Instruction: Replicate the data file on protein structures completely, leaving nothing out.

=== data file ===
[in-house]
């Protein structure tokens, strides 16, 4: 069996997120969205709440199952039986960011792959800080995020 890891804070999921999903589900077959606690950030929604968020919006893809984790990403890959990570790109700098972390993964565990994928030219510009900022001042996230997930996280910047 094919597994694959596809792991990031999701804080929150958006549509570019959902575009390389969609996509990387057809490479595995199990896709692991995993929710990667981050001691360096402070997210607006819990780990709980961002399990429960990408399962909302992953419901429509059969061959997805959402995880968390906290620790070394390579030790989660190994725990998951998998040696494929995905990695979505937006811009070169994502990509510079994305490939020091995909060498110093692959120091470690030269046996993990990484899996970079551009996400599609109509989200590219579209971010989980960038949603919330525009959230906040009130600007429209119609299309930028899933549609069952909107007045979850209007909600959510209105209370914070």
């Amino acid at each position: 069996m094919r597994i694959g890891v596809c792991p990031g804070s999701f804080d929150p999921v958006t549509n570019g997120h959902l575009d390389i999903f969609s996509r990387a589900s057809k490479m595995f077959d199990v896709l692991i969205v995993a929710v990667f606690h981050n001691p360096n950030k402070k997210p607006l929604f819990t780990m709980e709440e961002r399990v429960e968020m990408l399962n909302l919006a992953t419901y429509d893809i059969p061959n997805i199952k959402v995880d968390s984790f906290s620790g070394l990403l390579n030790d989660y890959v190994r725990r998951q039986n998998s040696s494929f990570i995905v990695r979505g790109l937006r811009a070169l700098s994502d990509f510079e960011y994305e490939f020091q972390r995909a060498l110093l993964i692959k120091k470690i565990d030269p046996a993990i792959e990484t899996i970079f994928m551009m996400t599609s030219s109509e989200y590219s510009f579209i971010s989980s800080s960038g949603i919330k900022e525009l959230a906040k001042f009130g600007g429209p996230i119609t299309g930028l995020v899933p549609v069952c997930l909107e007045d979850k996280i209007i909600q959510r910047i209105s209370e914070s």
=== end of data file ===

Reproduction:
[in-house]
């Protein structure tokens, strides 16, 4: 069996997120969205709440199952039986960011792959800080995020 890891804070999921999903589900077959606690950030929604968020919006893809984790990403890959990570790109700098972390993964565990994928030219510009900022001042996230997930996280910047 094919597994694959596809792991990031999701804080929150958006549509570019959902575009390389969609996509990387057809490479595995199990896709692991995993929710990667981050001691360096402070997210607006819990780990709980961002399990429960990408399962909302992953419901429509059969061959997805959402995880968390906290620790070394390579030790989660190994725990998951998998040696494929995905990695979505937006811009070169994502990509510079994305490939020091995909060498110093692959120091470690030269046996993990990484899996970079551009996400599609109509989200590219579209971010989980960038949603919330525009959230906040009130600007429209119609299309930028899933549609069952909107007045979850209007909600959510209105209370914070």
């Amino acid at each position: 069996m094919r597994i694959g890891v596809c792991p990031g804070s999701f804080d929150p999921v958006t549509n570019g997120h959902l575009d390389i999903f969609s996509r990387a589900s057809k490479m595995f077959d199990v896709l692991i969205v995993a929710v990667f606690h981050n001691p360096n950030k402070k997210p607006l929604f819990t780990m709980e709440e961002r399990v429960e968020m990408l399962n909302l919006a992953t419901y429509d893809i059969p061959n997805i199952k959402v995880d968390s984790f906290s620790g070394l990403l390579n030790d989660y890959v190994r725990r998951q039986n998998s040696s494929f990570i995905v990695r979505g790109l937006r811009a070169l700098s994502d990509f510079e960011y994305e490939f020091q972390r995909a060498l110093l993964i692959k120091k470690i565990d030269p046996a993990i792959e990484t899996i970079f994928m551009m996400t599609s030219s109509e989200y590219s510009f579209i971010s989980s800080s960038g949603i919330k900022e525009l959230a906040k001042f009130g600007g429209p996230i119609t299309g930028l995020v899933p549609v069952c997930l909107e007045d979850k996280i209007i909600q959510r910047i209105s209370e914070s």